March 23, 2009: The government order for foreign aid groups to leave Darfur is being obeyed, although slowly. The departure of the aid groups will mean that most of the nearly five million refugees in Darfur will be without food or medical care. The Sudanese government has made no move to replace the departing foreign aid workers, and apparently believes that the West will be forced to rescind the international arrest warrant for president Bashir (for causing the refugee situation in the first place). Meanwhile, Bashir is being warned to not fly to the Persian Gulf for an Arab League meeting, because of the threat of his aircraft being intercepted, and forced down at a place where he could be arrested.
March 19, 2009: The deal reached earlier this month to pull back Sudanese Army and SPLA (South Sudanese forces) from the disputed town of Abeyi seems to be holding. The Sudanese Army and the SPLA pulled back on March 12. Joint/Integrated units (combined units with troops loyal to the Sudan government in the north and to the Government of South Sudan) have now taken over. Yes, it is something of a charade – both north and south loyalists remain; there are oil fields to watch. The idea is that the “J/Is” will also watch each other.
March 18, 2009: Sudan’s UN ambassador announced that the US wants to hold “constructive talks.” The US just appointed a new special envoy to handle US policy toward Sudan. He speaks Swahili, which is a big help. However, the diplomacy right now is especially tricky. Sudan president Omar al-Bashir is under indictment from the International Criminal Court (ICC). Sudan also expelled 13 major aid and relief organizations – and the US is trying to keep relief organizations in Darfur.
March 17, 2009: President Omar al-Bashir finds friends in many places. The latest friend in the Arab League, which says it will not act upon the ICC’s criminal warrant for the arrest of Bashir when he attends an Arab League summit in late March.
AUN peacekeeper serving in Darfur was killed in an ambush in the town of Nyala (South Darfur state). This was a deliberate ambush. Since January 2008, 14 UN peacekeepers have been killed in Darfur. Meanwhile, the government expulsion of relief agencies from Darfur puts the lives of one million civilians “at risk.”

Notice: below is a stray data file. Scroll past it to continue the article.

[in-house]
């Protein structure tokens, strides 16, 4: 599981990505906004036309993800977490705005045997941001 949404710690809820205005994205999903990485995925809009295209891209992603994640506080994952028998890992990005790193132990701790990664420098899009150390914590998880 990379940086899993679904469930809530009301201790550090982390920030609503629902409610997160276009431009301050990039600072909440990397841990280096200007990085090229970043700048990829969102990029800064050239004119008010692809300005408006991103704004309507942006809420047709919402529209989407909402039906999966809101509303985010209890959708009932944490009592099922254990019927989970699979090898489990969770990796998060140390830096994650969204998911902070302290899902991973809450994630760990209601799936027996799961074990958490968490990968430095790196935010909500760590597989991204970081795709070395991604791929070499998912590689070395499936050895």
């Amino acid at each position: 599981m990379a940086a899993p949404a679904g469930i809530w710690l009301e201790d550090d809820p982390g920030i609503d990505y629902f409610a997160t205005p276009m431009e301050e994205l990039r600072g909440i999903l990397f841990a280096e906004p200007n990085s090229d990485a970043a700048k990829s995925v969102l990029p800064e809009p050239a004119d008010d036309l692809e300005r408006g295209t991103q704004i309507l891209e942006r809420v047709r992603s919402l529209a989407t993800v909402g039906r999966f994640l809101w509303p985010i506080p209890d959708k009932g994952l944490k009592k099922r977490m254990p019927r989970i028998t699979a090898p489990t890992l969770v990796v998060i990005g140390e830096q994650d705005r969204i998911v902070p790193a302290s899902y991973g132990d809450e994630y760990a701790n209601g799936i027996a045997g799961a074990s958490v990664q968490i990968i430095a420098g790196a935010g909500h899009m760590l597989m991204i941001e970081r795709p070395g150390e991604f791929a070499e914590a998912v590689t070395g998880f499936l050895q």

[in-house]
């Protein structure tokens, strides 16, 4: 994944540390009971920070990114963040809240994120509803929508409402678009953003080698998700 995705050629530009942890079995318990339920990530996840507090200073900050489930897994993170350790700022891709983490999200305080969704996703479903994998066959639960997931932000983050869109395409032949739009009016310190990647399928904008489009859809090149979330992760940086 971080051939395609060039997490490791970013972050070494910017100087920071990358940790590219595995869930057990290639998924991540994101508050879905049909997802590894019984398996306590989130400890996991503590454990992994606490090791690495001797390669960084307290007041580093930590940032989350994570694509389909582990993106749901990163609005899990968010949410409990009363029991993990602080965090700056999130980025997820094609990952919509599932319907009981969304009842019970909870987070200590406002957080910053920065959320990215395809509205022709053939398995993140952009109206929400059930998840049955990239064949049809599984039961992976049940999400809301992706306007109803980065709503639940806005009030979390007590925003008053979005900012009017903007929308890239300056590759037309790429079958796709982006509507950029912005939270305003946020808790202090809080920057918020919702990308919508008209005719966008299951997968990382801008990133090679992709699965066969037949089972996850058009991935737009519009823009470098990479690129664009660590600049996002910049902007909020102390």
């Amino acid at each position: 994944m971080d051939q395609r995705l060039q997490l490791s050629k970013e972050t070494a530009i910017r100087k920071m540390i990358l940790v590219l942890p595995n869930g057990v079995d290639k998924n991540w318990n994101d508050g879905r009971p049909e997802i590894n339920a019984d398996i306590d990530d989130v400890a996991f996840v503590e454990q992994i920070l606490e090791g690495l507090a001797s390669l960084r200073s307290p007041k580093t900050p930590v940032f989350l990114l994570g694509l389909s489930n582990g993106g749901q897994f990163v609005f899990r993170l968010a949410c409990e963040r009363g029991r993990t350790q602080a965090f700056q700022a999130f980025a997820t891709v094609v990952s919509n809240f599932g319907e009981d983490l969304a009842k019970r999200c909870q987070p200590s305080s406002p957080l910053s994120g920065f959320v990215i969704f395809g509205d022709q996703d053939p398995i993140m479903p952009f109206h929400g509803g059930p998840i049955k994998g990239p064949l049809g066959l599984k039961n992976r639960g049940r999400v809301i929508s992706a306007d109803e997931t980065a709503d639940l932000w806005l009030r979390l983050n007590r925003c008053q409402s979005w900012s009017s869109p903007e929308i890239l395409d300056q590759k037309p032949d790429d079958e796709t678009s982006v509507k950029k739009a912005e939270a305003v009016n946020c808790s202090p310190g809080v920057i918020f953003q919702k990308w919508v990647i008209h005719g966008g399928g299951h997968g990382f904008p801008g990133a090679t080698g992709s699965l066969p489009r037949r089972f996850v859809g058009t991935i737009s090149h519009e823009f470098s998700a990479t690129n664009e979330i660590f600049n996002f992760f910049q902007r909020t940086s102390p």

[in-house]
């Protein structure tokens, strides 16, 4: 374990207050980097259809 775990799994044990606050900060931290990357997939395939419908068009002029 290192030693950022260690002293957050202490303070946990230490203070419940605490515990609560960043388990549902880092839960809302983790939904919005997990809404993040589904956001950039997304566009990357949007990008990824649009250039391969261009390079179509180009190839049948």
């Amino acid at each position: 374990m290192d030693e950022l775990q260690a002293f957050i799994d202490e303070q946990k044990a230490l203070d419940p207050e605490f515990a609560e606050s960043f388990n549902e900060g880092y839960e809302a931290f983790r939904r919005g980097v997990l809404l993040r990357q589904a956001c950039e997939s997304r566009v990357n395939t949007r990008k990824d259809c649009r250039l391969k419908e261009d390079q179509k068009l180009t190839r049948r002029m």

March 15, 2009: The relief workers, serving with Doctors Without Borders, who were kidnapped on March 11, have been released. Officials in North Darfur state believe that the workers were kidnapped by the “Eagles of al-Bashir”, as a protest against the arrest warrant issued for Sudan president Bashir. Rebel and some foreign groups immediately accused the government of backing “Bashir’s Eagles” and alleged that the group is part of a government plan to intimidate aid groups operating in Darfur. One report said that the kidnappers wore camouflage uniforms, which doesn’t prove much since both the government and rebels sport camouflage, but the fact that the kidnappers did not loot the Doctors Without Borders compound is interesting. Lots of looting goes on – that’s what bandits do. The fact there was no looting does suggest this was a straight-forward kidnapping operation. Rebel groups are making that point. The Sudanese government has intimidated foreign relief workers before, but rarely so overtly. Then again, there is a warrant out for the president’s arrest.
March 13, 2009: The Government of South Sudan (GOSS) and the government of Uganda issued statements that said any “deferral” of the arrest warrant for President Bashir should depend upon the government’s “implementation” of peace agreements. The government of Sudan is trying to get the warrants removed. The statement by the GOSS is interesting. GOSS may see the warrants as additional pressure on Khartoum to insure that Khartoum carries out the 2005 Comprehensive Peace Agreement. The government and GOSS are supposed to conduct elections this year.
March 11, 2009: Three aid workers serving with Doctors Without Borders were kidnapped in Darfur by “an armed group.”
March 10, 2009: Four UNAMID peacekeepers were wounded in a firefight with gunmen near the town of El-Geneina (West Darfur).